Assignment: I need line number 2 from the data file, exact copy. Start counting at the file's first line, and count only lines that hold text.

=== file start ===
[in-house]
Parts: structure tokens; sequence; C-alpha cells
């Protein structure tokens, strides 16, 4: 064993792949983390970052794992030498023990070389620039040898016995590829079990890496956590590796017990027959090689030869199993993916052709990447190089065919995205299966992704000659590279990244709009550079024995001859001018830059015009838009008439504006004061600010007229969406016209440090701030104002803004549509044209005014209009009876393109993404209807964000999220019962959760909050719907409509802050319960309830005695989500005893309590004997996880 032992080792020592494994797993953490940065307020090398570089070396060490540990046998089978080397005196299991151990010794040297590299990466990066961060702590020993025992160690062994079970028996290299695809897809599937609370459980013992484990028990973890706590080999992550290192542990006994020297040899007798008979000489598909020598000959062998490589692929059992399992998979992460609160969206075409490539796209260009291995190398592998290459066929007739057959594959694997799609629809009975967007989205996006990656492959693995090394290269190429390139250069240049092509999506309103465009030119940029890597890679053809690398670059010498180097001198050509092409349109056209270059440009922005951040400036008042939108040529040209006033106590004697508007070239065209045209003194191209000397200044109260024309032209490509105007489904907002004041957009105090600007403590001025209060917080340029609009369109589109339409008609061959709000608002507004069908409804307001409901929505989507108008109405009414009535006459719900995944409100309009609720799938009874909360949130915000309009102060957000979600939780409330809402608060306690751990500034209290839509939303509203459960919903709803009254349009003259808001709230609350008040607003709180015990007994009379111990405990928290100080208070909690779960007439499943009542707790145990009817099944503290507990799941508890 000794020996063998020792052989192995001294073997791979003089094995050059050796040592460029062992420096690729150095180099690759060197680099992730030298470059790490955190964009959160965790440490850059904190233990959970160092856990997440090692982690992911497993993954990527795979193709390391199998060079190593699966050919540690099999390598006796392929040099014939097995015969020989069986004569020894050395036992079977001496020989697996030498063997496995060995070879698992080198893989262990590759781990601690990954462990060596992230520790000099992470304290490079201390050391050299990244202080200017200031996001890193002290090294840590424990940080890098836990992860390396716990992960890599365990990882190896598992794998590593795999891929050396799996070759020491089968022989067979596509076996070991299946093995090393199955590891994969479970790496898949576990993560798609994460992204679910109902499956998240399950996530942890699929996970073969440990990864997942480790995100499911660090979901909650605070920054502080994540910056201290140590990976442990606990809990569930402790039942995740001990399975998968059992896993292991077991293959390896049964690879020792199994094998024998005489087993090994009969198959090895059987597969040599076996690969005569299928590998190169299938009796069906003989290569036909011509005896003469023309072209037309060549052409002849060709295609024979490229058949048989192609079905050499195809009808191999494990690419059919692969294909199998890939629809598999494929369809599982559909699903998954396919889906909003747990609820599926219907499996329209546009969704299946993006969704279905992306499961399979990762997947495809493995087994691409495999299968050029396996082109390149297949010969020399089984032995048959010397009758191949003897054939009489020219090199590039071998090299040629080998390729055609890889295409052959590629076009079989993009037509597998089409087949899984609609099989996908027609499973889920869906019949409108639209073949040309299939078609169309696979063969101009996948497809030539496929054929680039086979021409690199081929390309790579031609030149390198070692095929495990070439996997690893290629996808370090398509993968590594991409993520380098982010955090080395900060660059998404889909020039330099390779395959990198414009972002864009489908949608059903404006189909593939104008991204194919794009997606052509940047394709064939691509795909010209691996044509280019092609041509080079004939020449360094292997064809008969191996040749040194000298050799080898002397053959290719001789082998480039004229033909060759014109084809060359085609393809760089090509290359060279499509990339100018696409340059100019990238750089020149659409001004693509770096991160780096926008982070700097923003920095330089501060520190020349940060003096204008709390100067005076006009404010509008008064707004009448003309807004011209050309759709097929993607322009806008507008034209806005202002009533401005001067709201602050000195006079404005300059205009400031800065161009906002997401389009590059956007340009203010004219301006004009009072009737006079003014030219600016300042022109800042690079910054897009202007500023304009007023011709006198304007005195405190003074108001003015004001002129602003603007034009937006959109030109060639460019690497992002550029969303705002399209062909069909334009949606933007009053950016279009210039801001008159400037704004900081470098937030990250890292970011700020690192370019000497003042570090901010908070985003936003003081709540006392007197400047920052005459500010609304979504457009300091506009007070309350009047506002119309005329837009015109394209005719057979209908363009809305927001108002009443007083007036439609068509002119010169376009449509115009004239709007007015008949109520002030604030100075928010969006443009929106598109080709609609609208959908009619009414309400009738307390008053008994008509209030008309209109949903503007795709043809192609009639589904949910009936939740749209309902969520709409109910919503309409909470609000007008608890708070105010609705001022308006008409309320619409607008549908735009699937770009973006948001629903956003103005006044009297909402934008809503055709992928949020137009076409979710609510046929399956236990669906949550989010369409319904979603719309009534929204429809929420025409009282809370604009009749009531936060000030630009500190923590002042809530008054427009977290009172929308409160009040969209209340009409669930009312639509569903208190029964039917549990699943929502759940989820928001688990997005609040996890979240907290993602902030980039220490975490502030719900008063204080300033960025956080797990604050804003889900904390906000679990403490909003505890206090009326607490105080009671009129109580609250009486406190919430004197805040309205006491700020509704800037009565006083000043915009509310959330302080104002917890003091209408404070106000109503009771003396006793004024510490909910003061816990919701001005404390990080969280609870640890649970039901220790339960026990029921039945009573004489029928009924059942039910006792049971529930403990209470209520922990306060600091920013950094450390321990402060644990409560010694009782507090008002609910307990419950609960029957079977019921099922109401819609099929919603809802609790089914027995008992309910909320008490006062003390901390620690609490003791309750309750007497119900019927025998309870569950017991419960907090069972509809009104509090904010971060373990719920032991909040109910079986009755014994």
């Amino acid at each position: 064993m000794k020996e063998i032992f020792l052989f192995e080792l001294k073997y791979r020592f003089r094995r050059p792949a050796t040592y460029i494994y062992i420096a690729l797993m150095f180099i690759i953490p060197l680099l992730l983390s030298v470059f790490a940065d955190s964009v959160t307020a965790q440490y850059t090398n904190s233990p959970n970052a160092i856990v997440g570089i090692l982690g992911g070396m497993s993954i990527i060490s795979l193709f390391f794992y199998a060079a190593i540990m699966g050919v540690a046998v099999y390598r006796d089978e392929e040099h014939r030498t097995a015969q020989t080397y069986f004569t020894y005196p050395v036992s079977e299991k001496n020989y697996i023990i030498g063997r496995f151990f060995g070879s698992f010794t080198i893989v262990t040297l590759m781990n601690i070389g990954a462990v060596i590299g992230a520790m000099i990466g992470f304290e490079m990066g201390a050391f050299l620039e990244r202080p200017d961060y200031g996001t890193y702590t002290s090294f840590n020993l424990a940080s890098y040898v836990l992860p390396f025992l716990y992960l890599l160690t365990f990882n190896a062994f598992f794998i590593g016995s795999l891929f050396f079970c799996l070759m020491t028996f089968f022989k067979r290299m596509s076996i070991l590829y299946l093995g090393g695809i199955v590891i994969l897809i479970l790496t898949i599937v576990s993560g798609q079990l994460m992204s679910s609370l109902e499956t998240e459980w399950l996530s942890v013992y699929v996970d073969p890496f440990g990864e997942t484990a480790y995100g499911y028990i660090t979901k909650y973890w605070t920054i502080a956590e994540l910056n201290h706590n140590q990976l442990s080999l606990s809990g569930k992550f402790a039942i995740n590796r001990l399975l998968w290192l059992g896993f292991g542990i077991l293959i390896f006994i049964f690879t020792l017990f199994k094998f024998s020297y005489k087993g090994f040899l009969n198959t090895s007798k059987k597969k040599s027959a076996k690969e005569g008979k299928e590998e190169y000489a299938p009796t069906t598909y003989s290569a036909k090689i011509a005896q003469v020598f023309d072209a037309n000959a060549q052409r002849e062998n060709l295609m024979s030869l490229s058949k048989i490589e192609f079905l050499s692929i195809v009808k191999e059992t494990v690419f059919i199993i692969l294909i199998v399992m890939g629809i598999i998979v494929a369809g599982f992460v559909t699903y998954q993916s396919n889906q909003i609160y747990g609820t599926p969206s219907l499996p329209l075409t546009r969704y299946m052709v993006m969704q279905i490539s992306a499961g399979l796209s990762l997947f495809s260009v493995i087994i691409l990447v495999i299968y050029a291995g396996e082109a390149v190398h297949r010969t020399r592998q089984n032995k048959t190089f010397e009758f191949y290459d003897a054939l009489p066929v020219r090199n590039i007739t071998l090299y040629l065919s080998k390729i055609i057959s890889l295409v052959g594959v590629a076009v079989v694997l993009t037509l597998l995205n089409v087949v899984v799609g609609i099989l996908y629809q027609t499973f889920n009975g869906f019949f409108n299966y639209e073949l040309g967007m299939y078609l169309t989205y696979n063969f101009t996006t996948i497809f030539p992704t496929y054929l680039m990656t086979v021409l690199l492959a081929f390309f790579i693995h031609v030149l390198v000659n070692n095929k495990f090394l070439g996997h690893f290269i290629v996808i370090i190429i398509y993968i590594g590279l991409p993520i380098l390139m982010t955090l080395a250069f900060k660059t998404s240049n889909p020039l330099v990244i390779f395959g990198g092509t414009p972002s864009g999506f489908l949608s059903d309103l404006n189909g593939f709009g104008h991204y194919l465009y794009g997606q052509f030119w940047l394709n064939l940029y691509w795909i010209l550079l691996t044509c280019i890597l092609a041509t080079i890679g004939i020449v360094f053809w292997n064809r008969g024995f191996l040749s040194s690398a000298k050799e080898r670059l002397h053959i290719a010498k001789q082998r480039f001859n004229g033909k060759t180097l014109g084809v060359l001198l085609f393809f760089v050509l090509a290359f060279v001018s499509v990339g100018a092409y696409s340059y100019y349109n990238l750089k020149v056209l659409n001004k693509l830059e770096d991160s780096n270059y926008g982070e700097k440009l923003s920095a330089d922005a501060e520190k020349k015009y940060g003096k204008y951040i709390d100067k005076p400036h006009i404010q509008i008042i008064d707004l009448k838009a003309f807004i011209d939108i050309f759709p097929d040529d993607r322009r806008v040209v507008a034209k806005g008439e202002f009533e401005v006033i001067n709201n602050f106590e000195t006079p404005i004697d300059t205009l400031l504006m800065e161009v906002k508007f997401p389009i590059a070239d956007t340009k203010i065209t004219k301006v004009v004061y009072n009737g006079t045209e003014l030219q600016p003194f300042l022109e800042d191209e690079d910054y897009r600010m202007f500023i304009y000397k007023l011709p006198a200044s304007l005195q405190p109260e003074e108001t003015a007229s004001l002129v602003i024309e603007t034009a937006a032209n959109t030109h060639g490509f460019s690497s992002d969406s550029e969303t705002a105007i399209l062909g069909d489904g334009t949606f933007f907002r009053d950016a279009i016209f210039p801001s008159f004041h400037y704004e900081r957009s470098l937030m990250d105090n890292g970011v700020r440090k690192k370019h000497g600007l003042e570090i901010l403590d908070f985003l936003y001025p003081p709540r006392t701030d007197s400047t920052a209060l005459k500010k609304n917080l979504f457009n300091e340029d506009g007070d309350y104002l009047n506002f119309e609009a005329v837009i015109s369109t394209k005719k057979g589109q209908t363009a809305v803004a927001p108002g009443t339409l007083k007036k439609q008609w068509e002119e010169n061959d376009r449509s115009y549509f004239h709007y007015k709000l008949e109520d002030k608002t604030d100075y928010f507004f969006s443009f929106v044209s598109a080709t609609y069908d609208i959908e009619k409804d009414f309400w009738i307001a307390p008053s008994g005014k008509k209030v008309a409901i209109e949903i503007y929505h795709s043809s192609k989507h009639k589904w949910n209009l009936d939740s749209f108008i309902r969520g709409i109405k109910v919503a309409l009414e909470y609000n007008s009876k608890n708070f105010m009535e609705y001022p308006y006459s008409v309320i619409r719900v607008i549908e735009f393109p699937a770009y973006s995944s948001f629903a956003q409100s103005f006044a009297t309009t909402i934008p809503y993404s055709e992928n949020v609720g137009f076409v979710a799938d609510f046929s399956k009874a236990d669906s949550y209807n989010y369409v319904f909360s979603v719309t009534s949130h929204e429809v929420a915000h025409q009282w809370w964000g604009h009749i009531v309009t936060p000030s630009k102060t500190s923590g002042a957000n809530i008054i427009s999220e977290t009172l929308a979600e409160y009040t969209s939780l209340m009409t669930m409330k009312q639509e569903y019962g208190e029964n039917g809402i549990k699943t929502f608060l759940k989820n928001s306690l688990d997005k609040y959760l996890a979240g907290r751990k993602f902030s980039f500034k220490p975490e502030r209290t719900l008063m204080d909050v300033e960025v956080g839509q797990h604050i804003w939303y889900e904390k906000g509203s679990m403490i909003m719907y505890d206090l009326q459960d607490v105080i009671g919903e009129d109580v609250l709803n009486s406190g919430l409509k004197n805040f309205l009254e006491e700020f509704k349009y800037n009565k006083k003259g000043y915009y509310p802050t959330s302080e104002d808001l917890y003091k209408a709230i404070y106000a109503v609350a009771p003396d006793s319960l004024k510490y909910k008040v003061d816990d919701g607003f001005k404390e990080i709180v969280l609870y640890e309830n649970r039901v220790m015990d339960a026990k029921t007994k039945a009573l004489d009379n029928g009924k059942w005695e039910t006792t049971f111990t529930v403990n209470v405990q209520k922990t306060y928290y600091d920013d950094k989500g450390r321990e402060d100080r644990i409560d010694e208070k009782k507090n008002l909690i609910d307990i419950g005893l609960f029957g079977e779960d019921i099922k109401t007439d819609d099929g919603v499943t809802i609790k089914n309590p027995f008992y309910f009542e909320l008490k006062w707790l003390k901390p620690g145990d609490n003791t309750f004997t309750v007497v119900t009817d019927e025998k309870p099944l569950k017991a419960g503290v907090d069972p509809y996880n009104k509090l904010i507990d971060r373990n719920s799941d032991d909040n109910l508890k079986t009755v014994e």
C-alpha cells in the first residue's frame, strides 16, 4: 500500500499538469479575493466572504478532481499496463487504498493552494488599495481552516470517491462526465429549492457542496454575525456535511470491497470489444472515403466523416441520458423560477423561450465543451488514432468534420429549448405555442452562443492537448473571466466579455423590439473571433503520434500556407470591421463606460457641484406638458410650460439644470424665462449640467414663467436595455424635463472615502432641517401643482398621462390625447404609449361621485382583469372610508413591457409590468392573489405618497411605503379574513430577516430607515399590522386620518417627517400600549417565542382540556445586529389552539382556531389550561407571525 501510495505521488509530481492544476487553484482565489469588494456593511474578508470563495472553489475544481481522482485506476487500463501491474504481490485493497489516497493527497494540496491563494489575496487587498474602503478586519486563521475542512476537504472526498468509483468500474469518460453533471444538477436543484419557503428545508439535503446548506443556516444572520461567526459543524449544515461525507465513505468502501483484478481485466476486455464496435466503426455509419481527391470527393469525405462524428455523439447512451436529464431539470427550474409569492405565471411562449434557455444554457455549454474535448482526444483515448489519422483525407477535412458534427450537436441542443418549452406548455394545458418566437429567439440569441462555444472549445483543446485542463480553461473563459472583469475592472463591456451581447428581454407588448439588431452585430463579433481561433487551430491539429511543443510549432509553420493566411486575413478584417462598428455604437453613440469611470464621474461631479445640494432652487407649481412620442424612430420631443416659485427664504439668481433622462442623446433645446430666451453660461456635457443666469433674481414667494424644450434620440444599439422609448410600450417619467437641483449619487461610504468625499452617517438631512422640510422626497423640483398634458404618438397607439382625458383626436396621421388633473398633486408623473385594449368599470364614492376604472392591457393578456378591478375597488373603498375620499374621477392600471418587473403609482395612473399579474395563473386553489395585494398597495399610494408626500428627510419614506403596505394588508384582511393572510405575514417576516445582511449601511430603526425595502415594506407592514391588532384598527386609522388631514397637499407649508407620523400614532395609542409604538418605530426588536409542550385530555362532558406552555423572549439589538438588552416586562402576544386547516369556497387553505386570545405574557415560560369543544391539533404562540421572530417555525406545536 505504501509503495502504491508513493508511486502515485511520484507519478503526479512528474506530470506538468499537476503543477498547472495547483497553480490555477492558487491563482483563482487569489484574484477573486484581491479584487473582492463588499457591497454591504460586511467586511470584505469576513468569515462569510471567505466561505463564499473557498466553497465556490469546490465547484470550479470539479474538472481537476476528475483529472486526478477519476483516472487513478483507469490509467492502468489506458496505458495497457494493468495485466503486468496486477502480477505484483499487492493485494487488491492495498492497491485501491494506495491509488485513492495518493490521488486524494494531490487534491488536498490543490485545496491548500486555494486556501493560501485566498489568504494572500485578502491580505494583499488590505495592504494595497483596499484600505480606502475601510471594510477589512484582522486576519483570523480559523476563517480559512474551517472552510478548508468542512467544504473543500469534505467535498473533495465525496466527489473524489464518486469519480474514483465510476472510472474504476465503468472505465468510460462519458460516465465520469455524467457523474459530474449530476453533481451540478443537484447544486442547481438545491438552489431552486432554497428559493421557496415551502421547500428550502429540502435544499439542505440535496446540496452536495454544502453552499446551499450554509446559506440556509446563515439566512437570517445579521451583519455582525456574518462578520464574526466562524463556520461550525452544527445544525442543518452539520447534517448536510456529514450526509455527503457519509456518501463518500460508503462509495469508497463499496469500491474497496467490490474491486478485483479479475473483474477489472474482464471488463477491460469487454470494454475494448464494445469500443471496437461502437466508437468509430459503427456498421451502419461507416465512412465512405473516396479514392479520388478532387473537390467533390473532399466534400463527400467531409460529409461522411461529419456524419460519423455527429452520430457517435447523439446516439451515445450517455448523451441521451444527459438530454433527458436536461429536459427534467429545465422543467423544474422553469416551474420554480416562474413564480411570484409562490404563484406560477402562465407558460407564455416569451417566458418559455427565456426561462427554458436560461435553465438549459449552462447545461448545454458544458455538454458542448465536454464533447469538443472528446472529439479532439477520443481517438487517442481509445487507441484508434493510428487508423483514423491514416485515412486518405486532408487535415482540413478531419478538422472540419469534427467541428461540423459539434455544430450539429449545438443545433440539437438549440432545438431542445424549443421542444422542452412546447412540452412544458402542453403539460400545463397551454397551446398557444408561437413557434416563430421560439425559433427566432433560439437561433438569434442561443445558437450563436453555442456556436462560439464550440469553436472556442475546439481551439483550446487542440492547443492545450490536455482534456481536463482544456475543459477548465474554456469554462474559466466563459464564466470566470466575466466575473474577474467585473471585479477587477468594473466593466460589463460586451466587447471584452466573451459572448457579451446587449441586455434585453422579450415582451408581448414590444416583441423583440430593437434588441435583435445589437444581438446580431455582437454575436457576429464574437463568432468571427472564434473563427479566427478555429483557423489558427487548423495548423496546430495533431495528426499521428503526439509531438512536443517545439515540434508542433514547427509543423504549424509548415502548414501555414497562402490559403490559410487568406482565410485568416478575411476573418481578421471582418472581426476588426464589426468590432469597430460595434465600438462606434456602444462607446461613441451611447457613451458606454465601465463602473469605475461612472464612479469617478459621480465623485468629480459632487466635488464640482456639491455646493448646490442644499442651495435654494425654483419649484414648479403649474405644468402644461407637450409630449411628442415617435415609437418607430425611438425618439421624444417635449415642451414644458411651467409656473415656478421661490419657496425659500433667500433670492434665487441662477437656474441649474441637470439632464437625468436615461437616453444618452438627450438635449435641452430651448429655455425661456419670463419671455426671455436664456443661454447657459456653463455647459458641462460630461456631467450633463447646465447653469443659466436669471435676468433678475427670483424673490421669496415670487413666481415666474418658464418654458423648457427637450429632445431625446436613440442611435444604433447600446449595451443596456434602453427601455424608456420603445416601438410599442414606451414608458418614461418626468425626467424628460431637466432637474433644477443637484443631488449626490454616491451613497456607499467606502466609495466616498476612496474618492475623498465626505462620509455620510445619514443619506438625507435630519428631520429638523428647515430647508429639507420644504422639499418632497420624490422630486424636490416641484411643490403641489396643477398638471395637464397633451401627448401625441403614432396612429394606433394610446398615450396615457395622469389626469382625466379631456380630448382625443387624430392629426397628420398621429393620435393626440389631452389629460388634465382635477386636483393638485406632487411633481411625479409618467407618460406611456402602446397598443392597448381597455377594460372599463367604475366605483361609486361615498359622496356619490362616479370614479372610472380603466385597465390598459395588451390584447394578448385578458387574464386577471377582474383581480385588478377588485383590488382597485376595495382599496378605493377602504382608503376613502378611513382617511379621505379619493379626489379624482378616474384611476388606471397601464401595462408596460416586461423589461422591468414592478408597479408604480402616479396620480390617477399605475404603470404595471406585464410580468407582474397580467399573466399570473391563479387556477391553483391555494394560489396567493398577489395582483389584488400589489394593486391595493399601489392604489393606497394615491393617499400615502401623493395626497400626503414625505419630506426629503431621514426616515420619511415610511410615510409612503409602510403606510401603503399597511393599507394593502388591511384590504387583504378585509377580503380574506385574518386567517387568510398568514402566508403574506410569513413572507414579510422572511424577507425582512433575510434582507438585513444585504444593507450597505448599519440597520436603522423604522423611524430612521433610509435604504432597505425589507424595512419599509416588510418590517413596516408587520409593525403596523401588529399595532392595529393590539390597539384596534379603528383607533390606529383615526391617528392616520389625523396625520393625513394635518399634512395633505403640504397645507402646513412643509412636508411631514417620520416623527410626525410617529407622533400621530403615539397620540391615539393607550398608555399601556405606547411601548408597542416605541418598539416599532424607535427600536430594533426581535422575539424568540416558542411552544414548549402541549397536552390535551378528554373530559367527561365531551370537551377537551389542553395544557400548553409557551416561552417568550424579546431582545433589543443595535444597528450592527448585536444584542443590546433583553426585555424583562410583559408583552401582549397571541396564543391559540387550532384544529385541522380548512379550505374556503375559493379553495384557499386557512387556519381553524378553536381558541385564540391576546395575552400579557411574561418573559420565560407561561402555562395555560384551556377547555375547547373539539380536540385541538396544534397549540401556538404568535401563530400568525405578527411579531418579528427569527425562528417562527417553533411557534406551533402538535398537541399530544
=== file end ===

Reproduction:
Parts: structure tokens; sequence; C-alpha cells